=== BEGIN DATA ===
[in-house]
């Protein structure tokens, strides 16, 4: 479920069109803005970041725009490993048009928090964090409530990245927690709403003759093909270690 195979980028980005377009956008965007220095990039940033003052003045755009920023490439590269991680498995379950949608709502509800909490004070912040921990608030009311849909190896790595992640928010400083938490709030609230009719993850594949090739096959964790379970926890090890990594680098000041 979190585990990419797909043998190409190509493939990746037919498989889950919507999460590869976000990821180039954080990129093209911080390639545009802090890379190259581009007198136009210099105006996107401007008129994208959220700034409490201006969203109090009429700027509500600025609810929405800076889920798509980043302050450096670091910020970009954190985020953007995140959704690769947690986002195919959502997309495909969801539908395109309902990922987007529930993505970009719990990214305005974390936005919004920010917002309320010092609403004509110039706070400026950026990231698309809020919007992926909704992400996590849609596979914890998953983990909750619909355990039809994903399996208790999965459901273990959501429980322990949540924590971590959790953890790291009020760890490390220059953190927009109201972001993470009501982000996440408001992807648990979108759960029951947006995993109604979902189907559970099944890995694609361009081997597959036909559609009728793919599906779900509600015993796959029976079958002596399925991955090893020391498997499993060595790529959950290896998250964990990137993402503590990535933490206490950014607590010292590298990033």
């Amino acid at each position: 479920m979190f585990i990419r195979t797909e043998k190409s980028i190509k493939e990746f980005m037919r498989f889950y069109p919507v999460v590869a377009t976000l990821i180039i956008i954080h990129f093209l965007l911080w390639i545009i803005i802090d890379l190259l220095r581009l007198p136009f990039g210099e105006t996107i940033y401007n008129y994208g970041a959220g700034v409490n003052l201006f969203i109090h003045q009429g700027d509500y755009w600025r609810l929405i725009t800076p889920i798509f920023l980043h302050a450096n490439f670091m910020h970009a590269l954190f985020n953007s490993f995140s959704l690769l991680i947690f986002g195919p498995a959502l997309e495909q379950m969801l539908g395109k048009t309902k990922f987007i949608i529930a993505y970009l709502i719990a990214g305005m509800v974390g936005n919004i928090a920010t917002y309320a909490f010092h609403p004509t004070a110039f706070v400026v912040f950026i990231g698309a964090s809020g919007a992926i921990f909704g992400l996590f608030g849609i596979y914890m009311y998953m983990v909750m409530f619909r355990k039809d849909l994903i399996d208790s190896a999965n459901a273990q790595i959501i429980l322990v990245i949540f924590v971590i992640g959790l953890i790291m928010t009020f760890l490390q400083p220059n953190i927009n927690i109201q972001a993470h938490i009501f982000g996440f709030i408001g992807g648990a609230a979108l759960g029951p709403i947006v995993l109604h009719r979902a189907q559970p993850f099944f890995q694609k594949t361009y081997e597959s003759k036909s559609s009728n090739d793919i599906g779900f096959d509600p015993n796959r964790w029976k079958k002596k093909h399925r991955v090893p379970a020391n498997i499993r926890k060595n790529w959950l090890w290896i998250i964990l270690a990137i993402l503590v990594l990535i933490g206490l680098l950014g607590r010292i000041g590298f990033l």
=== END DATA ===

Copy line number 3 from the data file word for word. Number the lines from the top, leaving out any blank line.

């Amino acid at each position: 479920m979190f585990i990419r195979t797909e043998k190409s980028i190509k493939e990746f980005m037919r498989f889950y069109p919507v999460v590869a377009t976000l990821i180039i956008i954080h990129f093209l965007l911080w390639i545009i803005i802090d890379l190259l220095r581009l007198p136009f990039g210099e105006t996107i940033y401007n008129y994208g970041a959220g700034v409490n003052l201006f969203i109090h003045q009429g700027d509500y755009w600025r609810l929405i725009t800076p889920i798509f920023l980043h302050a450096n490439f670091m910020h970009a590269l954190f985020n953007s490993f995140s959704l690769l991680i947690f986002g195919p498995a959502l997309e495909q379950m969801l539908g395109k048009t309902k990922f987007i949608i529930a993505y970009l709502i719990a990214g305005m509800v974390g936005n919004i928090a920010t917002y309320a909490f010092h609403p004509t004070a110039f706070v400026v912040f950026i990231g698309a964090s809020g919007a992926i921990f909704g992400l996590f608030g849609i596979y914890m009311y998953m983990v909750m409530f619909r355990k039809d849909l994903i399996d208790s190896a999965n459901a273990q790595i959501i429980l322990v990245i949540f924590v971590i992640g959790l953890i790291m928010t009020f760890l490390q400083p220059n953190i927009n927690i109201q972001a993470h938490i009501f982000g996440f709030i408001g992807g648990a609230a979108l759960g029951p709403i947006v995993l109604h009719r979902a189907q559970p993850f099944f890995q694609k594949t361009y081997e597959s003759k036909s559609s009728n090739d793919i599906g779900f096959d509600p015993n796959r964790w029976k079958k002596k093909h399925r991955v090893p379970a020391n498997i499993r926890k060595n790529w959950l090890w290896i998250i964990l270690a990137i993402l503590v990594l990535i933490g206490l680098l950014g607590r010292i000041g590298f990033l």